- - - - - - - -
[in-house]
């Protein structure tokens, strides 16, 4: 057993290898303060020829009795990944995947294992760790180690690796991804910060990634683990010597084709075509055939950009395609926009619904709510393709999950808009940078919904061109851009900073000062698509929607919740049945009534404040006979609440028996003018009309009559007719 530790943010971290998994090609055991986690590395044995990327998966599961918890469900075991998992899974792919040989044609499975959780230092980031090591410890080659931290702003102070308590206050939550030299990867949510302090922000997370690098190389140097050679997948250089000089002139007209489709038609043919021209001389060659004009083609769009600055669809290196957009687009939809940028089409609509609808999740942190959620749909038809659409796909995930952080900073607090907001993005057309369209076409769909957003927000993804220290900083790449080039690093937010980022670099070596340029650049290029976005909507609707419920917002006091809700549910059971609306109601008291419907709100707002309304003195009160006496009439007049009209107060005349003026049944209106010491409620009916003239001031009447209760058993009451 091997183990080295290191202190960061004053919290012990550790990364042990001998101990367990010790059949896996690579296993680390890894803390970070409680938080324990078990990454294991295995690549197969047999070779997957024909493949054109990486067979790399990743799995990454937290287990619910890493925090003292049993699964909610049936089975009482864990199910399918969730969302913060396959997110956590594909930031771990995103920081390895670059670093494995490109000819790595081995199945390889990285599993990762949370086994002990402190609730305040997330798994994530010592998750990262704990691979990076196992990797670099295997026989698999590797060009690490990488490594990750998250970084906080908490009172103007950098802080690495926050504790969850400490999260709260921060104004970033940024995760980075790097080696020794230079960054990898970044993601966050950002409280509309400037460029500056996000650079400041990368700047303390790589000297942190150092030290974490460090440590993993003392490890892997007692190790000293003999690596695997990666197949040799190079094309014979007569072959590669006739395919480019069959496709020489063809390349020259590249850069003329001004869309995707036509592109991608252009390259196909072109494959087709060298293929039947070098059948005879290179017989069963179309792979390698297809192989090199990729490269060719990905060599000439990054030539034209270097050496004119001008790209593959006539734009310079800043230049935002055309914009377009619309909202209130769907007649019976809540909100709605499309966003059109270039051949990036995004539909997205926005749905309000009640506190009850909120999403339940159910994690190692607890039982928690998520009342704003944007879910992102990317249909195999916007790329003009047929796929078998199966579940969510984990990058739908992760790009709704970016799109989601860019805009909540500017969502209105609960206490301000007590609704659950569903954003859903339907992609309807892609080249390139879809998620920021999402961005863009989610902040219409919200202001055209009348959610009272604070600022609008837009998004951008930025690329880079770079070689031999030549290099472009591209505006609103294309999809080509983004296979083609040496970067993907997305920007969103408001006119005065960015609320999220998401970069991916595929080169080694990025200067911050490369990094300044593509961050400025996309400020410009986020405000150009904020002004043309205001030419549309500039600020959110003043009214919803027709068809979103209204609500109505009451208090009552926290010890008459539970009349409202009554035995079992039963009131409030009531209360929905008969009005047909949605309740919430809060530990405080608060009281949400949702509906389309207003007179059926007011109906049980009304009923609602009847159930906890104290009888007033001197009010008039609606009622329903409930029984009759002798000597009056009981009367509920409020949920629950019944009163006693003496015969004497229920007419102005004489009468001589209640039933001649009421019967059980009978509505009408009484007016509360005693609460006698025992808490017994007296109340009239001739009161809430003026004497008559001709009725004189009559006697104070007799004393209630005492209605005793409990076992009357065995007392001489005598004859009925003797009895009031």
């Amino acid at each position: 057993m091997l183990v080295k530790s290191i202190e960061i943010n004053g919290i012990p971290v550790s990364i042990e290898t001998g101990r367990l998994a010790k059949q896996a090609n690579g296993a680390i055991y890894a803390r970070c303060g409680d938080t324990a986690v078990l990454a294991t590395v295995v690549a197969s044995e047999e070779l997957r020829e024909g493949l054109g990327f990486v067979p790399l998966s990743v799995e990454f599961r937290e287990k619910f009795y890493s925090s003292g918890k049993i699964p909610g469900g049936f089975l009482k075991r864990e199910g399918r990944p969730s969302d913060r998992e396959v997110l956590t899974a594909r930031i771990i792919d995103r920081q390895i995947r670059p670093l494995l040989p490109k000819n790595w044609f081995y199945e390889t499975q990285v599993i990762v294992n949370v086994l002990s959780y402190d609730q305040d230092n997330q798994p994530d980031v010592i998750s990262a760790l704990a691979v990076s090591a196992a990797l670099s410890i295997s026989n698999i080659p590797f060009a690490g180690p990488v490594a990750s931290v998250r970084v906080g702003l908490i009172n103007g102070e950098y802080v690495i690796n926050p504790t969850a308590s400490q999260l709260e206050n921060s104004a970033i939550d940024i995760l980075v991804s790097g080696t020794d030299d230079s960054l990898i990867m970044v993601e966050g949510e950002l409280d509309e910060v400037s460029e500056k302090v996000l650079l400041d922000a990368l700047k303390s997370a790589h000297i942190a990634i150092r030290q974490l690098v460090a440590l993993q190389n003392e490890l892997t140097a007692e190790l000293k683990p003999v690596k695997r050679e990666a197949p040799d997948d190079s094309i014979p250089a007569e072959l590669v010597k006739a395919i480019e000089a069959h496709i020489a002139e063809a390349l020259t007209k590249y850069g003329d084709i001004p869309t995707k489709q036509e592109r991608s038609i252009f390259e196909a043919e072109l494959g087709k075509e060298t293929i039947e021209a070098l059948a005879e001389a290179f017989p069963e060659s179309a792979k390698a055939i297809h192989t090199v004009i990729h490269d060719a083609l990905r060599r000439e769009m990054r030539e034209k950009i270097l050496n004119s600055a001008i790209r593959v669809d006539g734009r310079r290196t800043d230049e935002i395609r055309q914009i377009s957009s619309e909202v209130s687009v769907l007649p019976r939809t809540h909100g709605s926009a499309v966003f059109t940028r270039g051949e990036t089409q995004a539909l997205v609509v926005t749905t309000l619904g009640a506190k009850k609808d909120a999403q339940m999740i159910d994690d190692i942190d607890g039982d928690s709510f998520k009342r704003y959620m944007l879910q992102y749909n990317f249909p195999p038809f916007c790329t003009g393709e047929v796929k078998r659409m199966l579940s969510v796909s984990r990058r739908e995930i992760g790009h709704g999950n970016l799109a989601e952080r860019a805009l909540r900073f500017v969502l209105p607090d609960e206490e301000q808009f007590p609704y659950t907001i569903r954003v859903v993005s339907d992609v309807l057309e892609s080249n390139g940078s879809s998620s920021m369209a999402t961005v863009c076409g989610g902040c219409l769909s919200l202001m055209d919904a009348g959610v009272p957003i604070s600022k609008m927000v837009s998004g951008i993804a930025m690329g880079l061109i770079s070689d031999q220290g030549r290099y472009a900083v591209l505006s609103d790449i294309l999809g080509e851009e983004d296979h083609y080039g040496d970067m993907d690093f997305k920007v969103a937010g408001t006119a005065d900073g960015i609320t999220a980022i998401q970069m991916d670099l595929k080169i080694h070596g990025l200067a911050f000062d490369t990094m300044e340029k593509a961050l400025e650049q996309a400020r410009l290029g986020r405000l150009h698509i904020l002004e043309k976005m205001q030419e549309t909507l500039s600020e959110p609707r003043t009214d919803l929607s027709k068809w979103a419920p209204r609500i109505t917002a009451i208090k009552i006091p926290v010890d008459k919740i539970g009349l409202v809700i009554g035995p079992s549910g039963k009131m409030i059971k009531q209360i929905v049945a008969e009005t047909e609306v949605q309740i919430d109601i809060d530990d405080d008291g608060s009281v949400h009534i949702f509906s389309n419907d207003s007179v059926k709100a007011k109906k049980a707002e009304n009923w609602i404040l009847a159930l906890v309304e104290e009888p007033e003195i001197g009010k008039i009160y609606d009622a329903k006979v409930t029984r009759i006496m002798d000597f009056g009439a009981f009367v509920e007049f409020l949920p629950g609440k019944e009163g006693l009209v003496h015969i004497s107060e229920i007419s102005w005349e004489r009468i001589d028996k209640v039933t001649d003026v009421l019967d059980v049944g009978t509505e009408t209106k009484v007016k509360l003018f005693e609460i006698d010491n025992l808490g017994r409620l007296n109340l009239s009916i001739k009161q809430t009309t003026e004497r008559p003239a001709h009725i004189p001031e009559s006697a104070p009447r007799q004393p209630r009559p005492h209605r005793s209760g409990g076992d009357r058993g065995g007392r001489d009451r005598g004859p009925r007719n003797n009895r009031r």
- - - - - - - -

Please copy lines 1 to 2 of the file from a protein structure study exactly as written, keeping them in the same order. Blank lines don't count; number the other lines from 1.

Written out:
[in-house]
């Protein structure tokens, strides 16, 4: 057993290898303060020829009795990944995947294992760790180690690796991804910060990634683990010597084709075509055939950009395609926009619904709510393709999950808009940078919904061109851009900073000062698509929607919740049945009534404040006979609440028996003018009309009559007719 530790943010971290998994090609055991986690590395044995990327998966599961918890469900075991998992899974792919040989044609499975959780230092980031090591410890080659931290702003102070308590206050939550030299990867949510302090922000997370690098190389140097050679997948250089000089002139007209489709038609043919021209001389060659004009083609769009600055669809290196957009687009939809940028089409609509609808999740942190959620749909038809659409796909995930952080900073607090907001993005057309369209076409769909957003927000993804220290900083790449080039690093937010980022670099070596340029650049290029976005909507609707419920917002006091809700549910059971609306109601008291419907709100707002309304003195009160006496009439007049009209107060005349003026049944209106010491409620009916003239001031009447209760058993009451 091997183990080295290191202190960061004053919290012990550790990364042990001998101990367990010790059949896996690579296993680390890894803390970070409680938080324990078990990454294991295995690549197969047999070779997957024909493949054109990486067979790399990743799995990454937290287990619910890493925090003292049993699964909610049936089975009482864990199910399918969730969302913060396959997110956590594909930031771990995103920081390895670059670093494995490109000819790595081995199945390889990285599993990762949370086994002990402190609730305040997330798994994530010592998750990262704990691979990076196992990797670099295997026989698999590797060009690490990488490594990750998250970084906080908490009172103007950098802080690495926050504790969850400490999260709260921060104004970033940024995760980075790097080696020794230079960054990898970044993601966050950002409280509309400037460029500056996000650079400041990368700047303390790589000297942190150092030290974490460090440590993993003392490890892997007692190790000293003999690596695997990666197949040799190079094309014979007569072959590669006739395919480019069959496709020489063809390349020259590249850069003329001004869309995707036509592109991608252009390259196909072109494959087709060298293929039947070098059948005879290179017989069963179309792979390698297809192989090199990729490269060719990905060599000439990054030539034209270097050496004119001008790209593959006539734009310079800043230049935002055309914009377009619309909202209130769907007649019976809540909100709605499309966003059109270039051949990036995004539909997205926005749905309000009640506190009850909120999403339940159910994690190692607890039982928690998520009342704003944007879910992102990317249909195999916007790329003009047929796929078998199966579940969510984990990058739908992760790009709704970016799109989601860019805009909540500017969502209105609960206490301000007590609704659950569903954003859903339907992609309807892609080249390139879809998620920021999402961005863009989610902040219409919200202001055209009348959610009272604070600022609008837009998004951008930025690329880079770079070689031999030549290099472009591209505006609103294309999809080509983004296979083609040496970067993907997305920007969103408001006119005065960015609320999220998401970069991916595929080169080694990025200067911050490369990094300044593509961050400025996309400020410009986020405000150009904020002004043309205001030419549309500039600020959110003043009214919803027709068809979103209204609500109505009451208090009552926290010890008459539970009349409202009554035995079992039963009131409030009531209360929905008969009005047909949605309740919430809060530990405080608060009281949400949702509906389309207003007179059926007011109906049980009304009923609602009847159930906890104290009888007033001197009010008039609606009622329903409930029984009759002798000597009056009981009367509920409020949920629950019944009163006693003496015969004497229920007419102005004489009468001589209640039933001649009421019967059980009978509505009408009484007016509360005693609460006698025992808490017994007296109340009239001739009161809430003026004497008559001709009725004189009559006697104070007799004393209630005492209605005793409990076992009357065995007392001489005598004859009925003797009895009031």